The recently published ‘behaviour checklist’ (or ‘naughty list’ in The Sun) will no doubt prompt another debate about poor discipline in our country’s classrooms. Many things seem to prompt this discussion, such as riots in the summer, school exclusion figures or any other number of general societal ills we can blame on those ‘badly behaved’ youngsters. This is invariably twinned with some sort of wistful reminiscing about how we were all so angelic in our day.
For teachers, behaviour management is often the most basic yet the most tricky of areas. Strategies for one year group may fall flat on their face, while even techniques that work in one class won’t work for another. Which is why a fixed ‘checklist’ won’t lead to anything radical happening in terms of behaviour. Children are just little adults, with all the nuances and idiosyncrasies that will mean that they just won’t respond well to certain approaches to managing them. Not to say that every teacher should not be reminded of the basic need to reward positive and sanction negative behaviour, it is often cited as the thing that gets ‘forgotten’ in the middle of a busy lesson, especially, and most unfortunately, the rewards for the positive. But is a simple checklist suddenly going to solve all of this?
Schools are targeted for the simple reason that you can monitor them, unlike parents or peers or society. Places of education are rightfully monitored and tested to ensure consistency. That doesn’t mean that a discussion about ‘falling standards’ of behaviour shouldn’t also involve the wider community. I am also incredibly guilty of the ‘in my day’ speech that accompanies complaints about the youth of today, the absolute perplexity that comes with unpicking the generation that follows our own. Why, for example, does there seem to be such a sense of entitlement in many young people of today? Much of the rioting seemed to me to involve people taking things they thought they should have anyway. Do we look at the influence of the media, the ‘Cribs’ and ‘Only Way is Essex’ trash TV that teaches us that happiness is only possible through a wealth of material possessions? Do we turn to technology itself, the very fact that we spend hours staring at screens rather than talking to each other which makes us ‘inhuman?’ http://tgr.ph/pdNUyK We could also look at home life. Certainly recent research (http://bit.ly/q4jCMg) would suggest that our children are losing out on actual parenting to material goods as parents everywhere struggle to provide for their children rather than focusing on their well-being. So maybe the kids aren’t all right, but who is to blame? Or more importantly, who can help them? With financial doom and gloom permanently on the news agenda we need self-sufficient and adaptable young people who are effective at managing their own behaviour. Is there a checklist for that?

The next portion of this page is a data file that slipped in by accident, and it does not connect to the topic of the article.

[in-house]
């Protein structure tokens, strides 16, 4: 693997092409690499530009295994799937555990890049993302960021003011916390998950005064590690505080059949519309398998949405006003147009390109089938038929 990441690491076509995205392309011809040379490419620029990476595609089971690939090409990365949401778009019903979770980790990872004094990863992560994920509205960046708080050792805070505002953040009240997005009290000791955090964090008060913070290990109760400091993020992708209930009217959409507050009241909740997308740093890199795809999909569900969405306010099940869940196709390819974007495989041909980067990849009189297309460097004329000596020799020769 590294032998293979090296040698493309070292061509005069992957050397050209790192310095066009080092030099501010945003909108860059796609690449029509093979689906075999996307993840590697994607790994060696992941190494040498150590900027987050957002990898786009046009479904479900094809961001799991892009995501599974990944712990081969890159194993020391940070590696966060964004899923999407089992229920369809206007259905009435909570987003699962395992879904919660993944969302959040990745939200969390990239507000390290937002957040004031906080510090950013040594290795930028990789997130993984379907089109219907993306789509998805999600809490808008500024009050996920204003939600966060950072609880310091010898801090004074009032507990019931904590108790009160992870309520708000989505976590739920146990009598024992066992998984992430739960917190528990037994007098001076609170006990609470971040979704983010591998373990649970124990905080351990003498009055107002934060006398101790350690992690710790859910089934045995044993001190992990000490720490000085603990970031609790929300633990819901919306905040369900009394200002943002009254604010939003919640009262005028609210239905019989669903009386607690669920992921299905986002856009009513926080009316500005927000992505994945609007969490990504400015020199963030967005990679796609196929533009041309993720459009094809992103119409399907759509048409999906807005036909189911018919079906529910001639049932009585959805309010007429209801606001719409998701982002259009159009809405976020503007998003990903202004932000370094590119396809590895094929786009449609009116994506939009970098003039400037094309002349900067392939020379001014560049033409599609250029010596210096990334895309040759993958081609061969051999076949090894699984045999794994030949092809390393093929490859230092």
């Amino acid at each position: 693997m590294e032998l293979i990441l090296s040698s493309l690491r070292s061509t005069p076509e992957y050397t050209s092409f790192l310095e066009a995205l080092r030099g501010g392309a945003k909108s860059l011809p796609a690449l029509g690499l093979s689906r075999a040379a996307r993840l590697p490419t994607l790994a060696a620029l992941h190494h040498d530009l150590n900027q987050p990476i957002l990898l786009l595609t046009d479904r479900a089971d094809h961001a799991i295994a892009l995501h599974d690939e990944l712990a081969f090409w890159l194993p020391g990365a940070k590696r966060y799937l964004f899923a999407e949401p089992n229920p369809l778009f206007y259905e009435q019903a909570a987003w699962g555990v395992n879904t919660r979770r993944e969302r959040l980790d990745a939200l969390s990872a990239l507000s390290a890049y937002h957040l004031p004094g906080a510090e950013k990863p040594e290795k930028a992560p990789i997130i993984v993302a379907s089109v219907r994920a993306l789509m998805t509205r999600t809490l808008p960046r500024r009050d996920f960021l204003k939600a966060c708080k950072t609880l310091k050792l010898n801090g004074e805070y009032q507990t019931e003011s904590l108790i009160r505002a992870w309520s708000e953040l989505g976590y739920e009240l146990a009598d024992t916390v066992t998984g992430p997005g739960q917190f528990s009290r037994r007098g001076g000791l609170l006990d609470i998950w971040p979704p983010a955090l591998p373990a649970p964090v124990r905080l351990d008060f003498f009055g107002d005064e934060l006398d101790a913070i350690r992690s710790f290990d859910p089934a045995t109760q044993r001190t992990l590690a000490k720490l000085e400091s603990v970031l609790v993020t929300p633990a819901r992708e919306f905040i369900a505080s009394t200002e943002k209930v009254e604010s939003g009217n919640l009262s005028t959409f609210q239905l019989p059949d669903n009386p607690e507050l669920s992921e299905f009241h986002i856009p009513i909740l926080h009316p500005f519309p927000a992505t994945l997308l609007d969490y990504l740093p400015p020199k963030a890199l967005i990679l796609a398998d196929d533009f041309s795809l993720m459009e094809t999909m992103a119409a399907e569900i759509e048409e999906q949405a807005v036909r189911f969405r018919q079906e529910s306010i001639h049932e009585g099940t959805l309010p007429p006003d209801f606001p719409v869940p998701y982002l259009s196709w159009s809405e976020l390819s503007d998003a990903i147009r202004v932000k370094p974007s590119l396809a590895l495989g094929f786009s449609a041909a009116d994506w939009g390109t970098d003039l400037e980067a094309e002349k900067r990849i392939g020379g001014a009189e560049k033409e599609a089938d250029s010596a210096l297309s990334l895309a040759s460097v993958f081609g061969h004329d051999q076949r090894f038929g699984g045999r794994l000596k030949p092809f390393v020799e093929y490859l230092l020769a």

If you have experience with young people in any capacity and have any ideas on these issues please get in touch or comment below, thanks!
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